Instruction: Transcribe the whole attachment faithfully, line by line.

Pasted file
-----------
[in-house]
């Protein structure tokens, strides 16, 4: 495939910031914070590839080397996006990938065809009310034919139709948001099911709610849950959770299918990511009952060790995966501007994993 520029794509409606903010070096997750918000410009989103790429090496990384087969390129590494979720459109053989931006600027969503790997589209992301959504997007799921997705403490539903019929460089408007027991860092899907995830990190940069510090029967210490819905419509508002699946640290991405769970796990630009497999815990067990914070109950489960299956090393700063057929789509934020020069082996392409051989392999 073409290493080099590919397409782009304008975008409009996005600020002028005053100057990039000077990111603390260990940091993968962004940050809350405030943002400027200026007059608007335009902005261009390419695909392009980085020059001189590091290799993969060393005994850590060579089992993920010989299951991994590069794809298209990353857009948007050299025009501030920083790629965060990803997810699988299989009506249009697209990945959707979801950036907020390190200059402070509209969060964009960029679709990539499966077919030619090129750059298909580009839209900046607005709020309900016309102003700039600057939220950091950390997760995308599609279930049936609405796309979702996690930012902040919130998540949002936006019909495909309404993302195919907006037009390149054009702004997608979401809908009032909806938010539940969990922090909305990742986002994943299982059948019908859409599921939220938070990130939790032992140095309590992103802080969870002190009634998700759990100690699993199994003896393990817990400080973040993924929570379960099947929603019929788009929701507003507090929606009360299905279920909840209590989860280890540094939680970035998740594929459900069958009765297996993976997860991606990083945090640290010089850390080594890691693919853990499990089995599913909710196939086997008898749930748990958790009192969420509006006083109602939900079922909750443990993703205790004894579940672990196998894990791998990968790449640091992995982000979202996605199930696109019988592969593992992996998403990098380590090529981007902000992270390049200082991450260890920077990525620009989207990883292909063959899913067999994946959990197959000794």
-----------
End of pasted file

[in-house]
């Protein structure tokens, strides 16, 4: 495939910031914070590839080397996006990938065809009310034919139709948001099911709610849950959770299918990511009952060790995966501007994993 520029794509409606903010070096997750918000410009989103790429090496990384087969390129590494979720459109053989931006600027969503790997589209992301959504997007799921997705403490539903019929460089408007027991860092899907995830990190940069510090029967210490819905419509508002699946640290991405769970796990630009497999815990067990914070109950489960299956090393700063057929789509934020020069082996392409051989392999 073409290493080099590919397409782009304008975008409009996005600020002028005053100057990039000077990111603390260990940091993968962004940050809350405030943002400027200026007059608007335009902005261009390419695909392009980085020059001189590091290799993969060393005994850590060579089992993920010989299951991994590069794809298209990353857009948007050299025009501030920083790629965060990803997810699988299989009506249009697209990945959707979801950036907020390190200059402070509209969060964009960029679709990539499966077919030619090129750059298909580009839209900046607005709020309900016309102003700039600057939220950091950390997760995308599609279930049936609405796309979702996690930012902040919130998540949002936006019909495909309404993302195919907006037009390149054009702004997608979401809908009032909806938010539940969990922090909305990742986002994943299982059948019908859409599921939220938070990130939790032992140095309590992103802080969870002190009634998700759990100690699993199994003896393990817990400080973040993924929570379960099947929603019929788009929701507003507090929606009360299905279920909840209590989860280890540094939680970035998740594929459900069958009765297996993976997860991606990083945090640290010089850390080594890691693919853990499990089995599913909710196939086997008898749930748990958790009192969420509006006083109602939900079922909750443990993703205790004894579940672990196998894990791998990968790449640091992995982000979202996605199930696109019988592969593992992996998403990098380590090529981007902000992270390049200082991450260890920077990525620009989207990883292909063959899913067999994946959990197959000794």